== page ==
Mill Valley News

‘The Bridge’ program offers graduated students further development of skills

Graduated USD232 special education students have the opportunity to learn life skills at The Bridge

Looking+down+at+his+emptied+pumpkin%2C+Bridge+student+Kyle+Ray+prepares+for+Halloween+festivities+by+carving+a+face+into+the+pumpkin+at+the+Bridge+on+Wednesday%2C+Oct.+31.+++%0A
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‘The Bridge’ program offers graduated students further development of skills

Looking down at his emptied pumpkin, Bridge student Kyle Ray prepares for Halloween festivities by carving a face into the pumpkin at the Bridge on Wednesday, Oct. 31.

Looking down at his emptied pumpkin, Bridge student Kyle Ray prepares for Halloween festivities by carving a face into the pumpkin at the Bridge on Wednesday, Oct. 31.

By Hunter Ristau

Looking down at his emptied pumpkin, Bridge student Kyle Ray prepares for Halloween festivities by carving a face into the pumpkin at the Bridge on Wednesday, Oct. 31.

By Hunter Ristau

By Hunter Ristau

Looking down at his emptied pumpkin, Bridge student Kyle Ray prepares for Halloween festivities by carving a face into the pumpkin at the Bridge on Wednesday, Oct. 31.

Steven Curto and Ally Nguyen

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Making their first homemade coaster sale to a member of the community, a group of graduated special service students practice their marketing and sale techniques. These students are given this workforce opportunity among many others in the district’s unique program called “The Bridge.”

The Bridge is a transitional program for students aged 18 to 21 that have graduated from a USD 232 high school and still require special education services. Their goal is to prepare students to function effectively and independently at the next stage of their life. To work towards this goal, they work on skills that are transferable to their future life by utilizing in-house opportunities and going to off-campus work sites. A typical day at the Bridge involves a group meeting, either going to work or doing laundry for the district, lunch prep, working on IEP goals, building chores and watching CNN 10.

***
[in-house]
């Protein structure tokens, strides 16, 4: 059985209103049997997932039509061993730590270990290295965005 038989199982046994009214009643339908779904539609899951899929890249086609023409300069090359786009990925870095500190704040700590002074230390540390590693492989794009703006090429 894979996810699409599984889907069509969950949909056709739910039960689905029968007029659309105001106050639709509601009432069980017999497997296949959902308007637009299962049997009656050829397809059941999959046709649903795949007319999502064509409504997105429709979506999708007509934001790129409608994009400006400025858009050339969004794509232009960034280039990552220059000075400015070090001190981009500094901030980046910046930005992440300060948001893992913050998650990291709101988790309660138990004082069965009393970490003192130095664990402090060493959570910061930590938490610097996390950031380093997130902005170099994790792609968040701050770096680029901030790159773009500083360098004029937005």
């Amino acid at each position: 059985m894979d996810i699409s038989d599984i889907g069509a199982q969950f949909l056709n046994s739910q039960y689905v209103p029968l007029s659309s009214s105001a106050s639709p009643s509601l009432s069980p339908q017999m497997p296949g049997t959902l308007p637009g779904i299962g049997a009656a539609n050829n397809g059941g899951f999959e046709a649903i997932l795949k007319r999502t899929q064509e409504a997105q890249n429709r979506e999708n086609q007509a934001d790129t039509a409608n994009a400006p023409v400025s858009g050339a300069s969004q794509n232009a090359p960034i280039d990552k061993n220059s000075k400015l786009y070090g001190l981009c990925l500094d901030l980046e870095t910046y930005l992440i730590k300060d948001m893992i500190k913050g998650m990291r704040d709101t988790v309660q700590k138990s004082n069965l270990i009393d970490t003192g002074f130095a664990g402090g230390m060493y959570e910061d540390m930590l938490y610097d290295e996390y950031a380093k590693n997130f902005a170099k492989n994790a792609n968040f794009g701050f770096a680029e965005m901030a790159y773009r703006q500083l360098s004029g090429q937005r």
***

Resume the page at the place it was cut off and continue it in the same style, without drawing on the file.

Tina Talavera

The program, which was originally housed inside of Mill Valley, moved to its current location on 83rd Street in De Soto 10 years ago. According to Bridge facilitator Melynda Kaifes, the building had to undergo many changes in order to serve its purpose.

“They were using [the building] at the time as the technology center and they graciously moved to the district service center,” Kaifes said. “They did a lot of revamping of the facility and made it more of an apartment-like setting, so students have more availability to learn some life skills. The program really emphasizes life skills, so these changes were important.”

Although the program is for postgraduates, according to special education teacher T.J. Finan the process begins well before then.

“We begin by visiting the Bridge and touring the facilities and meeting the staff. Then we look for opportunities to bring the seniors back to the bridge [to familiarize them with the place,]” Finan said. “The impact the Bridge has is preparing our students to succeed.”

While a part of the program, Bridge students work on skills that pertain to their life at home like learning to care for an “apartment” or grocery shopping on a budget. However, they also have the opportunity to go into the community and participate in activities that will benefit their social life, according to Kaifes.